Ali’s internal clock has clicked to 2 minutes 30 seconds gone in the round.  He is in a neutral corner when he lands an innocuous looking right lead.  Then another, and another, and another.  Four right leads, each heavier and more effective than the last.  The crowd has gone crazy.  The fighters have rotated to their right and changed positions, with Ali facing outside the ring in an attacking position, for one of the few times in the bout.  Foreman is over the ropes.  They keep rotating.  Ali connects a right, left, right, left combination.  Foreman’s arms splay into the air as he spins and falls into the centre of the ring.  He tries to grab onto Ali’s trunks on the way down.  Ali could land again as Foreman falls, however, that would spoil the moment.  The referee starts the count and Foreman is looking into his eyes.  Help me.  Ali is pacing the ring.  Is that finally it?  Foreman is counted out and Ali raises his long arms above his head in a beautiful, regal pose that he surely knows will be on front pages all over the world.

Muhammad Ali is Heavy Weight Champion of the World again.  Like he said he would be.


  1. Peter Flynn says


    Fantastic read mate. Great blow-by-blow description of the fight itself.

    You really have captured the mood and the colour of one of the most influential and famous sporting contests ever staged.

    I watched ‘When We Were Kings’ at the flicks in Haymarket (London) when it was first released.
    Norman Mailer and George Plimpton (both now Uncle Fred) provide superb commentary on the lead-up to the fight, the fight itself and the aftermath.

    For those that haven’t read Norman Mailer’s ‘The Fight’, this is Mailer’s description of Ali knocking Foreman to the canvas.

    “Then a big projectile exactly the size of a fist in a glove drove into the middle of Foreman’s mind, the best of the startled night, the blow Ali saved for a career. Foreman’s arms flew out to the side like with a parachute jumping out of plane, and in this doubled-over position he tried to wander out the centre of the ring. All the while his eyes were on Ali and he looked up with no anger as if Ali, indeed, was the man he knew best in the world would see him on his dying days. Vertigo took George Foreman and revolved him. Still bowing from the waist in this uncomprehending position, eyes on Muhammad Ali all the way, he started to tumble and topple and fall even as he did not wish to go down. His mind was held with magnets high as his championship and his body was seeking the ground.”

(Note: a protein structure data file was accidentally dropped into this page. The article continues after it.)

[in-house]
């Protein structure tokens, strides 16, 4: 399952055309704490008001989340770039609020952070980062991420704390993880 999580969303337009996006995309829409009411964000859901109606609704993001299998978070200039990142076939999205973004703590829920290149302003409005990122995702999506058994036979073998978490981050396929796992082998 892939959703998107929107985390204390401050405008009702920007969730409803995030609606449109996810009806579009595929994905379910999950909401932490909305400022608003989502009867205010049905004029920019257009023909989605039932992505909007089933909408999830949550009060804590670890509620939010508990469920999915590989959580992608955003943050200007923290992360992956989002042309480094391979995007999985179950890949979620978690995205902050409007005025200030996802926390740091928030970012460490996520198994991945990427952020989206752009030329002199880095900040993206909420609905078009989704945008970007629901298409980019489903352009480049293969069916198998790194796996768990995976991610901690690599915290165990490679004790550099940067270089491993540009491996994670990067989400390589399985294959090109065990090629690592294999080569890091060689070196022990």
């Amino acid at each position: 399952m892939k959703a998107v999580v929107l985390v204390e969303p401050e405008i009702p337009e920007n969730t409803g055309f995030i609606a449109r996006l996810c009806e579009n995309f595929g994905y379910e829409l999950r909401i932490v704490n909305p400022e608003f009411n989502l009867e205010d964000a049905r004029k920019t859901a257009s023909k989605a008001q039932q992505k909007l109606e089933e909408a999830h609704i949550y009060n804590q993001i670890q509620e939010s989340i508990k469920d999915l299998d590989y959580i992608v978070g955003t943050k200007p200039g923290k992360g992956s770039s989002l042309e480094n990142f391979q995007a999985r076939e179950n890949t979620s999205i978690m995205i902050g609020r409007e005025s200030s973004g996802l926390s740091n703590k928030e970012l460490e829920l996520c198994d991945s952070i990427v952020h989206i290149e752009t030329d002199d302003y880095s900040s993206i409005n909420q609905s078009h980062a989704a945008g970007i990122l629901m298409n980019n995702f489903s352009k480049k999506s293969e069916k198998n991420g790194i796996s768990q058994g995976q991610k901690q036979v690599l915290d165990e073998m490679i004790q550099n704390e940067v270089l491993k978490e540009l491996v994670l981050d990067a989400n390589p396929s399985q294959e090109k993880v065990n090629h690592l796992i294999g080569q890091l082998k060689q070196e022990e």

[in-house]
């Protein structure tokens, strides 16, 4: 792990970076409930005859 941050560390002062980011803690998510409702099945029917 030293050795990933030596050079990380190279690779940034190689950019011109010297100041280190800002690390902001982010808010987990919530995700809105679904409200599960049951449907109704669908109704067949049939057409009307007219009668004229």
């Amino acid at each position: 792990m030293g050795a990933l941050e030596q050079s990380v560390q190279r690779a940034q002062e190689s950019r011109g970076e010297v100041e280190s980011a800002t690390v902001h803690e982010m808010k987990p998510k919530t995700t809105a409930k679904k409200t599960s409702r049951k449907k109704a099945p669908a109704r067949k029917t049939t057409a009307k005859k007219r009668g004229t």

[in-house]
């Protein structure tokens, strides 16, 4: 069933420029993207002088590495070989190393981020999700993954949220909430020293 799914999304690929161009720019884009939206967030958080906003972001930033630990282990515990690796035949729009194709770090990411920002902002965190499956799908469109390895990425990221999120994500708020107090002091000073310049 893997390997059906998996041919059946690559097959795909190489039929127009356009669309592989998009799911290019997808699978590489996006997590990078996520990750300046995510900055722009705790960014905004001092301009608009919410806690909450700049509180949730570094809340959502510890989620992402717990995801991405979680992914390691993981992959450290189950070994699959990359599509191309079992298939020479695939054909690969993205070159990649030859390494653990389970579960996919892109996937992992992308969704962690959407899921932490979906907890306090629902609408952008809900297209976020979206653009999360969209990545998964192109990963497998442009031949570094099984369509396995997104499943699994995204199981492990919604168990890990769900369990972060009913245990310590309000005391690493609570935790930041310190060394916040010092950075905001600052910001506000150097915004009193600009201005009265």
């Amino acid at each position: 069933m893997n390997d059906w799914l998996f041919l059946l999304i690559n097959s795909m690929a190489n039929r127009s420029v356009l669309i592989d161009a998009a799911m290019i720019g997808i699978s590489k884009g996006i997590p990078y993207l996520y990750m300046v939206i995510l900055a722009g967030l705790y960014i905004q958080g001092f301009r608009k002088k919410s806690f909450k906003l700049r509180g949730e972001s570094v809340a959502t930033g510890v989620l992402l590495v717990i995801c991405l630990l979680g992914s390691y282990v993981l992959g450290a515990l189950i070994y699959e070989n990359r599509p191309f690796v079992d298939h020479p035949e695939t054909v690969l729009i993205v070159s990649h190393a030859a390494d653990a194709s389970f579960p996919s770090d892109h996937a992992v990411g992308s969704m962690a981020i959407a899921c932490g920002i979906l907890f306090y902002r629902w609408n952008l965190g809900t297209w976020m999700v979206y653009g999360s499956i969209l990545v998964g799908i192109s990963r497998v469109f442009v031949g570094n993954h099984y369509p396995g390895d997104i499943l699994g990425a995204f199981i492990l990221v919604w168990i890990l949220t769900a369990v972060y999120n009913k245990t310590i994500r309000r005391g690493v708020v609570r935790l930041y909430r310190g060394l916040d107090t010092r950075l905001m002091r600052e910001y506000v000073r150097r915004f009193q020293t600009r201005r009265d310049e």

2. Peter,

    I reckon the first 165 pages of The Fight are nonsense. The next 60 pages, in which he describes the actual fight, contain some of the best, most vivid sportswriting you’ll ever read.

    It’s a classic.

    I like When We Were Kings, too.

    Great effort to bring it all to life, Andrew.

  3. Peter Flynn says


    Next Tuesday (Jan 26) at 10.05pm (check this), SBS are screening the Thriller in Manila doco that I saw on the plane.
    It’s from Smokin Joe’s perspective.

  4. Richard E. Jones says

    PETER: is that the one the ABC screened in ’09 and I saw again a few weeks back either on one of the BBC channels or one of the myriad ITV options.
    It must have been screened in the UK from late October-to end of Nov. cos that’s when we were there.
    I remember taping it for son-in-law to watch after work that evening.

    If that is the doco you’re referring to it tells the story from Smokin’ Joe’s viewpoint. He now lives in shabby quarters at the rear of a run-down gym in Phillie. That’s his home town, of course. Unlike Ali Joe still has all his marbles, albeit his speech is hard to decipher and is very blurry.

    I interviewed Frazier briefly in March 1975 after he’d beaten Jimmy Ellis in Melbourne. Joe and entourage were on a stopover in Port Moresby en route to S-E Asia and the Philippines.

    See my yarn on Frazier’s exhibition bouts in Moresby by clicking on my name, at right.

  5. Richard Naco says

    I loved When We Were Kings.

    More impressively, my wife hated boxing with a passion (and still does) but came with me to see that doco a tthe flicks and adored it for what its is: a study of two contrasting and yet equally outstanding warriors.

    Boxing has never held any appeal for me since the days when Ali hypnotised us all.

  6. The Thrilla in Manila doco would be based on Ghosts of Manila by Mark Kram.

    It’s on my shelf. Must get around to reading it.

  7. Peter Flynn says


    Suspect you are on the money.


    Yes you are right. I watched it over the Bay of Bengal while experiencing the usual turbulence. I’ll read your Frazier tale. Interesting.

  8. Robert Charles says

    The last punch Ali throws is a right, flush to Foreman’s face, he then holds the next punch and lets Foreman’s own defeated body fall to the canvas, it’s a beautiful moment in Heavyweight Boxing History and the author doesn’t even get that correct. It makes me wonder about the whole depiction if you can’t even get the knock-out punch correct. Sorry, Bro!